The Art of being Belgian

While I’m reading this book “The Art of being Belgian” there was an interesting piece that made me think of online advertising in Belgium versus the rest of Europe. Let me explain.

“The Art of being Belgian” is written by Richard Hill, an Englishman living in Belgium for more than 40 years, about his experiences of the country. In the second chapter he talks about Bunkers and bricks – “Belgium is a country invented by the Brittish to annoy the French”. It’s about a certain scepticism we have, developed through the ages.

When you have had almost every European nation marching through your living room (which someone with a deviant English sense of humour called the Lebensraum), it’s not surprising that you develop a defensive tick. That’s exactly what many Belgians have: a healthy scepticism plus a tendency to batten down the hatches at the slightest sign of trouble, what I call a ‘bunker complex’. History has taught them to react to developments rather than to initiate them. Hardly surprising in the circomstances!

What does this have to do with online? Well it made me think of the fact that we in Belgium are still way behind our European neighbours when it comes to ad spend online. We hardly have 2% of total media spend in invested in online, where the online spend in the UK for instance is already at about 6% if I’m not mistaken. Richard continues:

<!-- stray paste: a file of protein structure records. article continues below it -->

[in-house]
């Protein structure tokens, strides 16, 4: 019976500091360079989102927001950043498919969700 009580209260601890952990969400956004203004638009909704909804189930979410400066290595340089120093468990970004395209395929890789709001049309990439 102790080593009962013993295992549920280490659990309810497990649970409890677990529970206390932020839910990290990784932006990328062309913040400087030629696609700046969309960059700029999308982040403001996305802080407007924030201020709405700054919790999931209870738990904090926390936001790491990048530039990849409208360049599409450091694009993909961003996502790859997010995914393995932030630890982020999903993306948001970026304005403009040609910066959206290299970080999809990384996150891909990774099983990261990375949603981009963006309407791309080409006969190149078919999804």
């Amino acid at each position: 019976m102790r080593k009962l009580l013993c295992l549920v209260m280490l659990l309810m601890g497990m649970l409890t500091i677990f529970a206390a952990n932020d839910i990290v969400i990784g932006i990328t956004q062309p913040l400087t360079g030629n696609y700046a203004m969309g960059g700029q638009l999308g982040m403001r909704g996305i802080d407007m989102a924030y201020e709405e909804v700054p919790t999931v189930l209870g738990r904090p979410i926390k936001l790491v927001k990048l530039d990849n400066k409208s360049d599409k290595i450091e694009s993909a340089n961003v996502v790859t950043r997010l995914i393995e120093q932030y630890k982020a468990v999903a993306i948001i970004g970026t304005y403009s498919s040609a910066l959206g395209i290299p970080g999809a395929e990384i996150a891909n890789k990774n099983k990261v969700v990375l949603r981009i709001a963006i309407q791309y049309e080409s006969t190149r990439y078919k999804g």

This bunker complex translates in daily life into an apparent suspicion of other people’s motives, particularly foreigners’ behaviour that is in stark contrast with the other overriding feature of he Belgian character, an innate humanity. It extends into business: the Swedish manager of a well-known photocopier company told me that, while he could sell his machines to the Dutch on the strength of a catalogue reference, the Belgians expected a week’s use of a demonstration model to make up their minds. This suspicion is evident in the problem of selling PCs on-line to the Belgians: Apple, Dell and HP have all had disappointing results.

So if you ask me, this might very well be the real reason why we are so much behind in online advertising spend versus our neighbours. My only question would be, how many free photocopiers must we send out before the market is convinced of the quality of the product?

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